The three spotted falcon was a rare bird, not only in the sense of limited numbers but due to the fact that it was seldom seen, having been sighted only a handful of times outside the Eld Forest. In that dense pocket of foliage, the birds flew and mated without intrusion. No one hunted in the Eld Forest as it had been declared a sikenta, or sacred to the old god, Elyon.
One morning while out riding with his nobles, William the Rash flushed one out when his horse stumbled into a thicket. The falcon froze on a low limb, then spiraled upwards, giving off a high, piercing shriek. It all took place in a matter of seconds, but William had time to observe the peculiar pattern on the bird’s wing. It was like none other in his mews.
“What sort of bird is that?” He demanded of Garrion, his falconer, who rode a stout dapple on his left. “Why is it not in my aviary?”
“What bird?” Garrion focused on the pommel of his saddle, rubbing at a spot.
“That bird yonder!” the King roared, and Garrion looked up.
“It’s a small species of falcon peculiar to the Eld Forest,” replied the falconer with a shrug. “It is of little account. The merest chick in your aviary is far superior.”
William the Rash lifted red-rimmed eyes and followed the bird’s quick, purposeful flight. The image blurred, then sharpened into a perfect V held in stasis before it disappeared from sight.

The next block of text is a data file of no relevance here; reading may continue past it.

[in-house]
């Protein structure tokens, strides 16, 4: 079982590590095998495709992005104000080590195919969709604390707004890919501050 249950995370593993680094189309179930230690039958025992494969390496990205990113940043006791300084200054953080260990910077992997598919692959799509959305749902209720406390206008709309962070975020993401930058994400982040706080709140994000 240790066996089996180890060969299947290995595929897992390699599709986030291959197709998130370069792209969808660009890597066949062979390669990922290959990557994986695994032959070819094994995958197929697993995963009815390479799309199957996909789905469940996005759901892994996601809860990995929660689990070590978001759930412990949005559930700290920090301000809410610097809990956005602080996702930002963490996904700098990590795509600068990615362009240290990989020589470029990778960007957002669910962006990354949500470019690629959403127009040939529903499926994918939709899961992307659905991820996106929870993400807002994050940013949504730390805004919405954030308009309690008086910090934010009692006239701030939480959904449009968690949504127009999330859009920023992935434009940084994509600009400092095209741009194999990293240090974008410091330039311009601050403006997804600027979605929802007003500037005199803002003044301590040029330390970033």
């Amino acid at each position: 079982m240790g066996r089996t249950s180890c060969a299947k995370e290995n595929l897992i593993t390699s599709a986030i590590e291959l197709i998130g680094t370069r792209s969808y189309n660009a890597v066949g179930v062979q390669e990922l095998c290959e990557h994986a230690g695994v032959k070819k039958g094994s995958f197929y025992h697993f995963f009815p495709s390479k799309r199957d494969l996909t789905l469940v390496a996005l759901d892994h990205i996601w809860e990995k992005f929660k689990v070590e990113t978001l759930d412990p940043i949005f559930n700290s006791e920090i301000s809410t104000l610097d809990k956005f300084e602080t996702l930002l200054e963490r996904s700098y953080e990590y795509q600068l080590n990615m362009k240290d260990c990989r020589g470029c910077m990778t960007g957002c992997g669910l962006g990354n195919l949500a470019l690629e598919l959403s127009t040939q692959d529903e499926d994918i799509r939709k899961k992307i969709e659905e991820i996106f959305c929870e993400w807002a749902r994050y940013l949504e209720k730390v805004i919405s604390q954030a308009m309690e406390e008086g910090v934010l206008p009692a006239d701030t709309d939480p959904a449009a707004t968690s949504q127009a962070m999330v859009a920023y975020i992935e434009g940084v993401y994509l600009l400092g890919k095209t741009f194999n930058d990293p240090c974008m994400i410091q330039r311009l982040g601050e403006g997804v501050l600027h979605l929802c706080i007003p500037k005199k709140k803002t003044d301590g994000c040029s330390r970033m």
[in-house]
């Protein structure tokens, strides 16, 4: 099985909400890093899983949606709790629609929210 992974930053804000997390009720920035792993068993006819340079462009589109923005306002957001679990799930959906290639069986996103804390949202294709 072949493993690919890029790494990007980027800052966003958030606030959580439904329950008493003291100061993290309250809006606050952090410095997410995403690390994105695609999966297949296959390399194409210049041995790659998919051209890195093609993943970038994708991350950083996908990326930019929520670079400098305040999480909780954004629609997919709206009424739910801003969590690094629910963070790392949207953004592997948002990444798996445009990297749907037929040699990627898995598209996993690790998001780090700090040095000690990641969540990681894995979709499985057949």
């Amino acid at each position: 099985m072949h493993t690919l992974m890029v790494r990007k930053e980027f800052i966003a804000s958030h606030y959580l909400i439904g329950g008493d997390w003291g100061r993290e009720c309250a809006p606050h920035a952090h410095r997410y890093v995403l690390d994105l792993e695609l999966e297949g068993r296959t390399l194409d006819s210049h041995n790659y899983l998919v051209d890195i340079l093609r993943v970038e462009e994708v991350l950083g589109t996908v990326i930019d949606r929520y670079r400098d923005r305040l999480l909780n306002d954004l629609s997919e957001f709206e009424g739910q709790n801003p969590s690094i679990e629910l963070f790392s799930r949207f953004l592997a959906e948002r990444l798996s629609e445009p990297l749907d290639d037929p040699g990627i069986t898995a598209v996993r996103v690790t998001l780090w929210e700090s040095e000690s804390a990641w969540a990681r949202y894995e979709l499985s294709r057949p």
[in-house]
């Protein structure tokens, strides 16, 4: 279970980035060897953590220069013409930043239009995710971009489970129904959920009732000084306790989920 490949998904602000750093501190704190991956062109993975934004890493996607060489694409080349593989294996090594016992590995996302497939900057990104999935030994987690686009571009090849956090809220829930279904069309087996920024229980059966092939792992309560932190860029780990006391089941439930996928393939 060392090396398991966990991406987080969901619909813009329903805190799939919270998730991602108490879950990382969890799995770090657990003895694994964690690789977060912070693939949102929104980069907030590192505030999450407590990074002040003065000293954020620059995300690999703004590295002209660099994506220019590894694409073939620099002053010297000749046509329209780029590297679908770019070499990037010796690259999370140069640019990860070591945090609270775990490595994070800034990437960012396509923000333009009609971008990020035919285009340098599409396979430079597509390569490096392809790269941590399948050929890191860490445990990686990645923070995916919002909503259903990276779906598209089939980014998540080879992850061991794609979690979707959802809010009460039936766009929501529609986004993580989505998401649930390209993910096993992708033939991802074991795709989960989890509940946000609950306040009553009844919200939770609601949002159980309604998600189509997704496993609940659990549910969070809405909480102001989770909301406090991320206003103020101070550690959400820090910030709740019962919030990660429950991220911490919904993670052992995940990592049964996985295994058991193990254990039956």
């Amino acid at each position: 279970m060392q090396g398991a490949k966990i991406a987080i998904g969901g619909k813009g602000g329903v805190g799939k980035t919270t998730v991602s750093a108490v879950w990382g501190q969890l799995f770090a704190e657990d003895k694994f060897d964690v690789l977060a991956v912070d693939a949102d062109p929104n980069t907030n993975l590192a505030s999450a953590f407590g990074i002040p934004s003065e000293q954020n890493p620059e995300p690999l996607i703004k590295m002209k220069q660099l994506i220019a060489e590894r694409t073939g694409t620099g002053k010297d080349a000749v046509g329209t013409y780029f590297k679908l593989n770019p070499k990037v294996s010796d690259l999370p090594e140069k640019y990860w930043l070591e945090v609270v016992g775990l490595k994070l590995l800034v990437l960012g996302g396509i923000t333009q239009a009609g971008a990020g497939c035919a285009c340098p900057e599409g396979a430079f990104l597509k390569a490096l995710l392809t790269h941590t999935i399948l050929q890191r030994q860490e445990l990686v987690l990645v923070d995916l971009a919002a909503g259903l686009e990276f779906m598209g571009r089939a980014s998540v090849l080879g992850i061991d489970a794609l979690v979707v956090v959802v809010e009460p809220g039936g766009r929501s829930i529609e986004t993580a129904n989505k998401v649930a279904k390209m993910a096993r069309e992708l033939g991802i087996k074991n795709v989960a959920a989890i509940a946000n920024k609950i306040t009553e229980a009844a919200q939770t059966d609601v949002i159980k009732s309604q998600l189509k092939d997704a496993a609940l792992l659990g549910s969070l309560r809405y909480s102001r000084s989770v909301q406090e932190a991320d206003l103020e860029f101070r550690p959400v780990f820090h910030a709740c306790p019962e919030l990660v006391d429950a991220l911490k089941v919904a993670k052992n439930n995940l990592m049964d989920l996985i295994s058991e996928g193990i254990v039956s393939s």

“I must have it,” declared William.
His noble companions looked at each other uneasily. Lord Dinnisee’s bay abruptly threw back its head and showered them with snorts.
“Pray consider,” began Anjhest, a red-bearded drinking companion. In the taverns, he was known as a brawler, but now his voice was wheedling and soft. “It is a small bird and the distance to the Eld Forest is great.”
“How far, falconer?” William asked, casting a sharp glance to his left.
“Two days, three at the most. I’m guessing, but it’s a fair guess.” Garrion paused before adding. “One doesn’t travel to the sacred forest. I myself have only skirted around it and then as a lad.”
“I see.” The King seemed satisfied, then turned to Anjhest with a dangerous glare. “And what if it were ten days or twenty? Are there no swift horses in the royal stables?”
“No, Majesty, that was not my inference. I meant–“
“What Anjhest is trying to tell you, Mi’lord, is that you can’t go there.” Creath, fair as the sun and blood cousin to the King, slapped his reins lightly against his palm. “The Eld Forest is sikestra. No one may enter.”
“There are other amusements,” put in Gerlatch, quickly. “Like a giant bear. Or a ruby scaled dragon. I know there is one by Glynnis Fen. It rose out of the swamp and has been devouring children at will. We could find no greater sport.”
“Dragons are worms. I find them sad,” said William, forcing a yawn. “I have a yen for the bird.”
“Saar’s bones, Cousin!” burst out Creath. “The Eld Forest belong to the Elyon. We can’t go there!”
“The Elyon! The Elyon!” William bellowed back. “All my life, I’ve heard stories of the old god, yet we have never met. He has never come to court. As for this notion of sikestra? Bah! I am the law of the land. This very day, we begin for the Eld Forest. If the Elyon is there when we arrive, I’ll be glad to meet him. If not, we hunt.”
“We don’t want to go,” said Creath, bluntly. His bullish expression matched the King’s own.
“Which of you would defy your King?” demanded William.
One by one, their eyes shifted and dropped to the ground.